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Distribution of Malaria in Anolis Lizards of the Luquillo Forest, Puerto Rico: Implications for Host Community Ecology

Jos J. Schall and Stephen P. Vogt
Biotropica
Vol. 25, No. 2 (Jun., 1993), pp. 229-235
DOI: 10.2307/2389187
Stable URL: http://www.jstor.org/stable/2389187
Page Count: 7
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Since scans are not currently available to screen readers, please contact JSTOR User Support for access. We'll provide a PDF copy for your screen reader.
Distribution of Malaria in Anolis Lizards of the Luquillo Forest, Puerto Rico: Implications for Host Community Ecology
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Abstract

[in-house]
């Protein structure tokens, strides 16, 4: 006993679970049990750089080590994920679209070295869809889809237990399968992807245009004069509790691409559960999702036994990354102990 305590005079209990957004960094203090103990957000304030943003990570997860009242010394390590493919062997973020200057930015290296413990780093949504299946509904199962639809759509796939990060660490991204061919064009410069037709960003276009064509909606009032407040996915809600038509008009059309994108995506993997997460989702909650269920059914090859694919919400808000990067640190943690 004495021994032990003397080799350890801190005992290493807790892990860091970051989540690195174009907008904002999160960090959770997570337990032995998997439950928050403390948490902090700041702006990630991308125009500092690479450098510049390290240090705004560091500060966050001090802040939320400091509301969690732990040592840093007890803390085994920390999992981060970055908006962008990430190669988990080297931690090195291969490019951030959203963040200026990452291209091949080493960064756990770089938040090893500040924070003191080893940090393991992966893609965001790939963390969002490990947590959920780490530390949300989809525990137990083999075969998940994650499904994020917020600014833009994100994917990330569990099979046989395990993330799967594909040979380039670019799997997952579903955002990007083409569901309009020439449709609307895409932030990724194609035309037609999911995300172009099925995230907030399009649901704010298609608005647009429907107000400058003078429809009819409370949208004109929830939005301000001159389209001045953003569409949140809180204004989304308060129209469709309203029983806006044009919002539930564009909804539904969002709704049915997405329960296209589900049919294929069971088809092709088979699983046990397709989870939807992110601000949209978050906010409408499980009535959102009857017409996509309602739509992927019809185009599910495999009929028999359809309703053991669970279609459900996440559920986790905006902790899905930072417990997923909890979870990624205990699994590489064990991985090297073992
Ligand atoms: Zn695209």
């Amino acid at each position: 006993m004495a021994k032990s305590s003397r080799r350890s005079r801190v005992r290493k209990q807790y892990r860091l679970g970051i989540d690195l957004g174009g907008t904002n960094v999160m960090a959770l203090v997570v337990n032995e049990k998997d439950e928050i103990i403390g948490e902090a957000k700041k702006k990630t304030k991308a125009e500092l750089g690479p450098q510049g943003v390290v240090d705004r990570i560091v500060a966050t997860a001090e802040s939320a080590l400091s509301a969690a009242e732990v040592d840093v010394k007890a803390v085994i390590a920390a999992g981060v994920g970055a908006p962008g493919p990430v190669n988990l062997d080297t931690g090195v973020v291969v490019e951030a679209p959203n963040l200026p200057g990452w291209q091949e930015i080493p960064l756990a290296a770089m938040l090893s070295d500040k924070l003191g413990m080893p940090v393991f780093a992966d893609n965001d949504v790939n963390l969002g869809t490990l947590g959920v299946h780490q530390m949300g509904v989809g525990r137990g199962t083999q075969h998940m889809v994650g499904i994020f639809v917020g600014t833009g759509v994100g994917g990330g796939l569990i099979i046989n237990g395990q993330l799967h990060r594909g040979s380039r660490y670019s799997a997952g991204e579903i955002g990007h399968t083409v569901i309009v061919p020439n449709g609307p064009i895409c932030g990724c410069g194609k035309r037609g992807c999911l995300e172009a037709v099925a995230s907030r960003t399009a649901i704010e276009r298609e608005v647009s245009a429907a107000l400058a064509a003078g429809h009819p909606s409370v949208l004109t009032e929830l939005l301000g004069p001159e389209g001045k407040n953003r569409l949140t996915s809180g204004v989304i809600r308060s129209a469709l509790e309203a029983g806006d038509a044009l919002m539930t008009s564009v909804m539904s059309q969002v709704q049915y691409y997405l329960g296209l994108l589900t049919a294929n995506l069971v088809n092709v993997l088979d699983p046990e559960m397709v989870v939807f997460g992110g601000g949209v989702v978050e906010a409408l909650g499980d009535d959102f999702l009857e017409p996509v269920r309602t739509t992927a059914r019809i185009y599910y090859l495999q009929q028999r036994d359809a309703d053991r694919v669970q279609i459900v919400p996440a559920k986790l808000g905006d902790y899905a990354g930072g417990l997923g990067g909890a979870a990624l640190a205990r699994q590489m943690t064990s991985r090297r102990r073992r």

Five species of Anolis lizards of the Luquillo forest, Puerto Rico were surveyed for infection with malarial parasites. Two species of parasite, Plasmodium floridense and P azurophilum. commonly infect Anolis gundlachi. P. azurophilum also very rarely infects A. stratulus, A. krugi. A. evermanni, and A. cristatellus. For A. gundlachi, males are more often infected, and percent of animals infected increases with body size, but percent infected decreases for the very largest body size class in males. P azurophilum is far more common than P floridense, and the two parasite species appear to associate randomly into mixed infections with no evidence for interspecific competition between malaria species. Infected A. gundlachi have a greater prevalence of injured tails. The five anole species differ by body size (three large and two small species) and habitat used (shady cool places vs sunny warmer locations). A. gundlachi and A. evermanni are the only species that are similar in size that are often found in the same locations. Malarial infection may mediate competition between these two species of lizards.

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